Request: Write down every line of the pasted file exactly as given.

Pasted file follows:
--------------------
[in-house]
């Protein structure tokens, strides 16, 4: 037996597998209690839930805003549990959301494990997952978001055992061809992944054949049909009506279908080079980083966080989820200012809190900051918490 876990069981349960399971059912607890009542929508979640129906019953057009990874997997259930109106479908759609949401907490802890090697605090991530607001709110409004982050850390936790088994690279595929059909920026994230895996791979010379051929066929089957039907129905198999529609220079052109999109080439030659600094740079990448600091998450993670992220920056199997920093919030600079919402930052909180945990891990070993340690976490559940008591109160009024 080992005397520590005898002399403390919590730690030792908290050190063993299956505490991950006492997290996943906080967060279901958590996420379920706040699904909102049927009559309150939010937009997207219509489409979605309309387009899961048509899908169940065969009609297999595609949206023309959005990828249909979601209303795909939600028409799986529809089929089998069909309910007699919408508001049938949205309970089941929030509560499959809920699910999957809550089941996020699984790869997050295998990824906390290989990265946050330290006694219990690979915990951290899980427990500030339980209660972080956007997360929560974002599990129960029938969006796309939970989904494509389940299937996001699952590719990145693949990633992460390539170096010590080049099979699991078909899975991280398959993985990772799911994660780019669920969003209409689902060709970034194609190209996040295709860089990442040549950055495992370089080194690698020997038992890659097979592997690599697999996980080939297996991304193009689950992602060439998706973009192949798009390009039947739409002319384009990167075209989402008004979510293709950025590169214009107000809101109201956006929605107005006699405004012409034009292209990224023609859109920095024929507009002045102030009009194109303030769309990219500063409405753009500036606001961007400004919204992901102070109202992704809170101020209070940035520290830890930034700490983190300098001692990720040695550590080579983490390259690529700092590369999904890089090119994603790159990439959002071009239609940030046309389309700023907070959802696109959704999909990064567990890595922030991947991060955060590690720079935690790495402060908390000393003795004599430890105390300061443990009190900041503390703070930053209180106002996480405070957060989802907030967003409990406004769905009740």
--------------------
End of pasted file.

[in-house]
């Protein structure tokens, strides 16, 4: 037996597998209690839930805003549990959301494990997952978001055992061809992944054949049909009506279908080079980083966080989820200012809190900051918490 876990069981349960399971059912607890009542929508979640129906019953057009990874997997259930109106479908759609949401907490802890090697605090991530607001709110409004982050850390936790088994690279595929059909920026994230895996791979010379051929066929089957039907129905198999529609220079052109999109080439030659600094740079990448600091998450993670992220920056199997920093919030600079919402930052909180945990891990070993340690976490559940008591109160009024 080992005397520590005898002399403390919590730690030792908290050190063993299956505490991950006492997290996943906080967060279901958590996420379920706040699904909102049927009559309150939010937009997207219509489409979605309309387009899961048509899908169940065969009609297999595609949206023309959005990828249909979601209303795909939600028409799986529809089929089998069909309910007699919408508001049938949205309970089941929030509560499959809920699910999957809550089941996020699984790869997050295998990824906390290989990265946050330290006694219990690979915990951290899980427990500030339980209660972080956007997360929560974002599990129960029938969006796309939970989904494509389940299937996001699952590719990145693949990633992460390539170096010590080049099979699991078909899975991280398959993985990772799911994660780019669920969003209409689902060709970034194609190209996040295709860089990442040549950055495992370089080194690698020997038992890659097979592997690599697999996980080939297996991304193009689950992602060439998706973009192949798009390009039947739409002319384009990167075209989402008004979510293709950025590169214009107000809101109201956006929605107005006699405004012409034009292209990224023609859109920095024929507009002045102030009009194109303030769309990219500063409405753009500036606001961007400004919204992901102070109202992704809170101020209070940035520290830890930034700490983190300098001692990720040695550590080579983490390259690529700092590369999904890089090119994603790159990439959002071009239609940030046309389309700023907070959802696109959704999909990064567990890595922030991947991060955060590690720079935690790495402060908390000393003795004599430890105390300061443990009190900041503390703070930053209180106002996480405070957060989802907030967003409990406004769905009740």